No one can deny that there has been some progress in attempts to find solutions to the mounting strains on the poor and middle classes. Examples are to be found in the increased availability and better quality of subsidised bread, the expansion of the social security system, and a solution to electricity blackouts. Nor can anyone deny that new national projects, whether large or small, have helped create new job opportunities and that everyone hopes that these and other achievements will continue and increase.

Still, we cannot yet claim that all is now well, or that the progress achieved will sufficiently buffer these classes from the effects of any “painful” measures. One also fears that economic technocrats do not appreciate, in practical terms, how fragile these classes are. To make matters worse, we are living in times when our country’s enemies at home and abroad are manoeuvring to exploit any available opening in order to penetrate society, shake its cohesion and turn people against whatever policies the government pursues. Such schemes are not limited to attempts to sow strife over political and economic issues; they have extended to other fields, including football matches.

The prime minister noted, correctly, that “we no longer have the luxury to defer” the planned measures. He went on to stress that the government has no other alternatives. This is impossible to judge without knowing the precise nature of the measures to be taken, even if his description of them as “painful” triggers our concerns over the direction they will most likely take, and all the more so as, regretfully, we can cite no previous successes in “painful” decisions that take social impact into consideration.

It is also a fact that any such decisions produce considerably more than their calculated fallout, as the moment they are taken anyone not on a fixed income rushes to increase their profit margin on products or hike up their fees for services to maintain their income levels in real terms. It is an old inflationary game.

In 2014, President Al-Sisi succeeded in persuading the people of the need to increase fuel prices. Drawing on his overwhelming popularity, he appealed to the people’s patriotic senses, urging them to spare the country, which was already heavily dependent on foreign assistance, from further embarrassment.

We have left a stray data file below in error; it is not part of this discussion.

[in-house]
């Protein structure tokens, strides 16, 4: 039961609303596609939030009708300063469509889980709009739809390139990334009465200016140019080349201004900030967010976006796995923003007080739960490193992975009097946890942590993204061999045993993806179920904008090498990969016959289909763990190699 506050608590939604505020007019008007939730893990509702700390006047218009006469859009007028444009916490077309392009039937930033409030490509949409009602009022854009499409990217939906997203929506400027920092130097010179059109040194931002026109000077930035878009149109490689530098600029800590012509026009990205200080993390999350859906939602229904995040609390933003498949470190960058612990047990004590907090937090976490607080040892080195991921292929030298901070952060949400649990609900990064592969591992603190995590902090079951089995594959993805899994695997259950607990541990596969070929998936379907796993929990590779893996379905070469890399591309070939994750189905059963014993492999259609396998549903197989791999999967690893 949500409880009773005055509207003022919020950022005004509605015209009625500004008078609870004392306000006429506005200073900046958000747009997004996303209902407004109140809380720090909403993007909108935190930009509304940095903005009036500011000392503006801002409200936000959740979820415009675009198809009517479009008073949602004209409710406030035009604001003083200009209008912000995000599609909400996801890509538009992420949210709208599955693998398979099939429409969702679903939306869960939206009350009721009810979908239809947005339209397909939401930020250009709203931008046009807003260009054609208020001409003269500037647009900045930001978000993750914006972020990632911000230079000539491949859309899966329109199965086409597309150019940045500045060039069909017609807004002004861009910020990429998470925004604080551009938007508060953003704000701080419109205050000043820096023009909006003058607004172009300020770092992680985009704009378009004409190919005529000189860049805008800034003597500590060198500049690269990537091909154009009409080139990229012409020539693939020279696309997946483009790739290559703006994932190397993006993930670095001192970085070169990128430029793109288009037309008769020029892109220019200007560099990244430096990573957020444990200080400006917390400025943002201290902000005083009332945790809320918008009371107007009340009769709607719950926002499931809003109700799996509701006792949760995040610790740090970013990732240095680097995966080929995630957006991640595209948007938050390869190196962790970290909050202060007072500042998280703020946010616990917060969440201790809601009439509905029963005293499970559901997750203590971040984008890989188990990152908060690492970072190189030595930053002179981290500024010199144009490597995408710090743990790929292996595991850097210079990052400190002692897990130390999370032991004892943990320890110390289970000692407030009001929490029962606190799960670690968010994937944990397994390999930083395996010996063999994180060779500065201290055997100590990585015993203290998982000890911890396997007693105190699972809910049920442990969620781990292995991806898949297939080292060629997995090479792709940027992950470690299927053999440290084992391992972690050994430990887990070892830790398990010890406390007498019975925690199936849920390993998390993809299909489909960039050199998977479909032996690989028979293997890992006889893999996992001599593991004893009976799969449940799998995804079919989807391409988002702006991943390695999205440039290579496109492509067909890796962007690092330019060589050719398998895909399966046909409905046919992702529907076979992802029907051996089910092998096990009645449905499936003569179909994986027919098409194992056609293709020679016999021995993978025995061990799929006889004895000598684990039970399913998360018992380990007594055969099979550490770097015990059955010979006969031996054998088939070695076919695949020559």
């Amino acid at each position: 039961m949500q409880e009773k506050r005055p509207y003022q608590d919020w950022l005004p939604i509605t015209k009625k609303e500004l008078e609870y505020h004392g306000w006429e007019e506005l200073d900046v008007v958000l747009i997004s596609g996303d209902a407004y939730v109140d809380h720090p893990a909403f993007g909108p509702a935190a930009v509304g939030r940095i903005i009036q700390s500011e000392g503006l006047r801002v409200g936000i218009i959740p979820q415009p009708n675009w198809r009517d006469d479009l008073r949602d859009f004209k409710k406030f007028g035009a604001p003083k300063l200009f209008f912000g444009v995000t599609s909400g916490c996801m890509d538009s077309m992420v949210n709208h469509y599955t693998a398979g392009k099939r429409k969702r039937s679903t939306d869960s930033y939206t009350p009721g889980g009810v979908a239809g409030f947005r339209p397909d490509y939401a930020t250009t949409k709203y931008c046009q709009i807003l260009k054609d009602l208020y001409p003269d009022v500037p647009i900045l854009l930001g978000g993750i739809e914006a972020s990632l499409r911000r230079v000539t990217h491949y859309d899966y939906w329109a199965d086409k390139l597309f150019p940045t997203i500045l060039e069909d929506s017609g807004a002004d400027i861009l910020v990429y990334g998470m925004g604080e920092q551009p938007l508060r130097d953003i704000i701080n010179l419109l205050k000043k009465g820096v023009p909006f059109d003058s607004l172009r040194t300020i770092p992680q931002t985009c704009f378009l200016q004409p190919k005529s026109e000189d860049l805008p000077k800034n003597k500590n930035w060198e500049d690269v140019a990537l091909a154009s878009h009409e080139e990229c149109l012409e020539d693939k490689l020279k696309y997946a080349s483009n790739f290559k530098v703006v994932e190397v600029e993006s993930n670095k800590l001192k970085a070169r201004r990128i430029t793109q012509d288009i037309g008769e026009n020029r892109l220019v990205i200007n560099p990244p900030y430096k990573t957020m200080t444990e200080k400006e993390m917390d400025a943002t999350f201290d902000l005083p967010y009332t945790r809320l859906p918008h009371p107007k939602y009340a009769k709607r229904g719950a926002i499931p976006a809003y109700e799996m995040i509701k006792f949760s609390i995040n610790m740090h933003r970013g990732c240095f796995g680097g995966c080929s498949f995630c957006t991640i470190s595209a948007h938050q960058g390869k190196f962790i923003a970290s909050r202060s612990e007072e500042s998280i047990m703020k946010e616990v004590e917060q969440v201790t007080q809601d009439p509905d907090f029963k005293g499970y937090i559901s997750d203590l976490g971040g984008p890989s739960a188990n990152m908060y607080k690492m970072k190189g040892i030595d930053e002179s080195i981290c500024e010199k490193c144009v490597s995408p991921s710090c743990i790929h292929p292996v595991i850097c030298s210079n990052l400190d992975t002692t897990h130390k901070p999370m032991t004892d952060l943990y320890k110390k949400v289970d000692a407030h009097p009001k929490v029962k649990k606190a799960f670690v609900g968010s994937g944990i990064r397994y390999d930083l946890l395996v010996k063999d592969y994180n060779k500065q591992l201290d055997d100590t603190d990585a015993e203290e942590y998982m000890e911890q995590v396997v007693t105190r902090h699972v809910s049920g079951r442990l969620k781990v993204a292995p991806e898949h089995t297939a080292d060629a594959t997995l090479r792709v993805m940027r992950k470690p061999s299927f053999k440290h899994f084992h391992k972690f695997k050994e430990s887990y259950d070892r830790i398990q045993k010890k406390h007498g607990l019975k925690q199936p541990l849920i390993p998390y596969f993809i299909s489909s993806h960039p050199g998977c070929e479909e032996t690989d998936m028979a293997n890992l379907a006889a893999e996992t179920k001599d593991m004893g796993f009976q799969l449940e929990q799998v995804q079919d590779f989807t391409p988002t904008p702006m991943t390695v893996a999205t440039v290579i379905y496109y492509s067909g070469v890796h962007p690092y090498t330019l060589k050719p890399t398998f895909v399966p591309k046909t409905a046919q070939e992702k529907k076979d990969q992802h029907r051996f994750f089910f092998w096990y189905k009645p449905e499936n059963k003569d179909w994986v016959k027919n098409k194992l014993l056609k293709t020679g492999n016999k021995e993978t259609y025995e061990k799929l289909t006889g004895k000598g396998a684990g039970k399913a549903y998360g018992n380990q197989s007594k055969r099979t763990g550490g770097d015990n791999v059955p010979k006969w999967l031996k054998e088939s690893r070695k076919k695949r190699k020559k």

However, there have been new developments since then, not least being the declining value of the Egyptian pound and, as a consequence, continuing rises in prices. This leads us to strongly doubt that any further increases can pass without precipitating problems at a time when we need the highest possible degree of stability in order to move forward and realise our aspirations.

I am not an economic expert. But I do believe that I have a sense of the suffering of the poor and middle classes. At the same time, I cannot seriously discuss the question of the lack of alternative or the potential efficacy of the safety valve of “gradualness” that the prime minister spoke of until I see the actual substance of the decisions apparently taken.

Before these decisions are implemented I strongly advise decision-makers to broaden the scope of their consultations and to include parliament in these consultations, thereby ensuring an element of collective responsibility between the executive and legislature. I realise that broadening the discussion can have its downsides, but certainly it is better than taking decisions that do not sufficiently factor in social and political calculations.


The writer is a professor of political science at Cairo University.